The ship industry briefing

The latest news, views and numbers you need to know this month

News in Numbers









US DOT allocates more than $703m for port infrastructure upgrades

The US Department of Transportation (DOT) has earmarked more than $703m for the improvement of port facilities in 22 states and one territory.

Provided through the Maritime Administration’s Port Infrastructure Development Programme (PIDP), the funding will help modernise coastal seaports, Great Lakes ports and inland river ports.

The PIDP programme will offer planning, capital funding, and project management assistance to enhance the capacity and efficiency of ports.

Source: Ship Technology

Construction begins on $789m Colombo West International Terminal

Indian multinational conglomerate Adani Group has started construction on the Colombo West International Terminal in Sri Lanka, marking its foray into the island nation’s port industry.

The project, valued at around $789m, will enable Colombo Port to expand its capacity by an additional three million twenty-foot equivalent units (TEUs).

Source: Ship Technology

Cosco to build new F-class vessel for Cadeler

China-based Cosco Heavy Industries has received a contract from Danish company Cadeler for the construction of a new F-class vessel.

It is Cadeler’s second F-class vessel and the sixth vessel in its jack-up fleet for the offshore wind industry.

Featuring a hybrid design, the new vessel can be transformed from a foundation installation unit to a wind turbine generator installation vessel within a short period.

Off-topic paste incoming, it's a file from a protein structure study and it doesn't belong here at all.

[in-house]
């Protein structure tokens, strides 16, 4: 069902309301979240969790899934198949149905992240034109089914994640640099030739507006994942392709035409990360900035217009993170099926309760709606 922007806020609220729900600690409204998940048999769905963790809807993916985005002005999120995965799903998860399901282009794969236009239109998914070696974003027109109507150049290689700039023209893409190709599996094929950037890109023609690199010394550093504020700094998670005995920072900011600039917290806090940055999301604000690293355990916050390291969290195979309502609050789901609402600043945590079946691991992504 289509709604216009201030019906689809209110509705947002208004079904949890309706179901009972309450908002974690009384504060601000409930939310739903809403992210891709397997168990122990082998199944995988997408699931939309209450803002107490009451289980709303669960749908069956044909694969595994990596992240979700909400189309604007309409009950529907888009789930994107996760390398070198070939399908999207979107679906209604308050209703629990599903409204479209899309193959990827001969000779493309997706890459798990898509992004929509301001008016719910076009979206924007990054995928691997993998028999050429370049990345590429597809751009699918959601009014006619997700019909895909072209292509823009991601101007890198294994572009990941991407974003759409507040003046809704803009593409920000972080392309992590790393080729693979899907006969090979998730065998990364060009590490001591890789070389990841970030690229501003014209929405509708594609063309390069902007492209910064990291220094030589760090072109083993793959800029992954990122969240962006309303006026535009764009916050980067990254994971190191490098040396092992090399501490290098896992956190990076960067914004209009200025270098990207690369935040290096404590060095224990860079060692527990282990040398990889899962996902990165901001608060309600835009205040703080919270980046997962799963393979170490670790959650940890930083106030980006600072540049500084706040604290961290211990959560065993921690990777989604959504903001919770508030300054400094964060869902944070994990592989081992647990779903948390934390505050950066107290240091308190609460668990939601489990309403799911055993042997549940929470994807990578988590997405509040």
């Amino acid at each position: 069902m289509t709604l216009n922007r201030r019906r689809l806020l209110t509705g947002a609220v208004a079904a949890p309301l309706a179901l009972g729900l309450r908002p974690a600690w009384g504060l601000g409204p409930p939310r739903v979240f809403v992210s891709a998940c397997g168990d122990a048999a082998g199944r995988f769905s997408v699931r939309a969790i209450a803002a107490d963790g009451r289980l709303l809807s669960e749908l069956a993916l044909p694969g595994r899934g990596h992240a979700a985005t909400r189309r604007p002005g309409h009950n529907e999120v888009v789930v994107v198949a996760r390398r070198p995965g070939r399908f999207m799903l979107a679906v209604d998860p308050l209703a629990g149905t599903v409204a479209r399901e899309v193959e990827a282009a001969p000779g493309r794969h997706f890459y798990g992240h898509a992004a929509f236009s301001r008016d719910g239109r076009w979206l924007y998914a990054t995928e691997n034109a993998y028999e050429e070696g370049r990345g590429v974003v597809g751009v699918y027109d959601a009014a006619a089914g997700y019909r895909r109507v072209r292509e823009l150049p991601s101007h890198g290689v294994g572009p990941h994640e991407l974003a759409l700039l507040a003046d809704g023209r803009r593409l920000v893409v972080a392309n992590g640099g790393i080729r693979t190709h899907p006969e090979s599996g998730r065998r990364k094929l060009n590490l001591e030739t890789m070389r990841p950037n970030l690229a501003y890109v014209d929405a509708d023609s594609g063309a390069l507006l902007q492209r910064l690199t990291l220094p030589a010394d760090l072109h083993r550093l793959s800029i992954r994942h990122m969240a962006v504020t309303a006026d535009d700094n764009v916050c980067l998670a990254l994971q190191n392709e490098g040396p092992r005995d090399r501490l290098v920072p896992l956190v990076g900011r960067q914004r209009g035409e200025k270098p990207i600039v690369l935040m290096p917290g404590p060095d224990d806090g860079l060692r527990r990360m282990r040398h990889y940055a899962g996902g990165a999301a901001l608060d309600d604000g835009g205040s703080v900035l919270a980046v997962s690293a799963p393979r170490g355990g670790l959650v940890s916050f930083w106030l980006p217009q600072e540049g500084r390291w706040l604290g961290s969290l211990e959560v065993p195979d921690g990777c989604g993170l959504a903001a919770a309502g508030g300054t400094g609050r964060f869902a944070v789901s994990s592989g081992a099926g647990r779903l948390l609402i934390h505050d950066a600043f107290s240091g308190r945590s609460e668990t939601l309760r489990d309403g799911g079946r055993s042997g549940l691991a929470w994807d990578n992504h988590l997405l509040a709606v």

Source: Ship Technology


Ben Murray, CEO of Maritime UK, outlines the green maritime pledges made by the UK at cop27:

“Green Shipping Corridors have the potential to catalyse decarbonisation in the maritime sector by focusing on specific maritime routes.

“Not only can they help to identify and action the solutions needed for a given corridor by aligning vessels with infrastructure, but they can also demonstrate the UK’s leadership and pitch to the rest of the world as we all seek to accelerate our progress toward net-zero. Be that finance, professional services, technology, or manufacturing.

“Maritime UK and its members are committed to developing green corridors and look forward to working closely with partners from the US, Norway, and the Netherlands to make them a reality.”

Speaking at the WOC’s Sustainable Ocean Summit, Thordon Bearing’s Vice-President of Business Development, Craig Carter, slammed oil-lubricated shafts:

“To advance sustainable development and truly zero-emissions ships, we have to get rid of the oil-lubricated shaft line and replace it with one lubricated by seawater. The environmental impact of an oil-lubricated sterntube needs serious consideration.

"Leaks from the global shipping fleet’s propeller shafts resulted last year in more than 60 million gallons of oil. This is about the same as the Amoco Cadiz spill, but it’s happening year after year after year

"Oil-lubricated propeller shafts are often considered to be sealed systems, but they’re not. If they were, then a ship’s oil header tank containing 2000-3000 litres of oil wouldn’t need topping up with oil every few years!”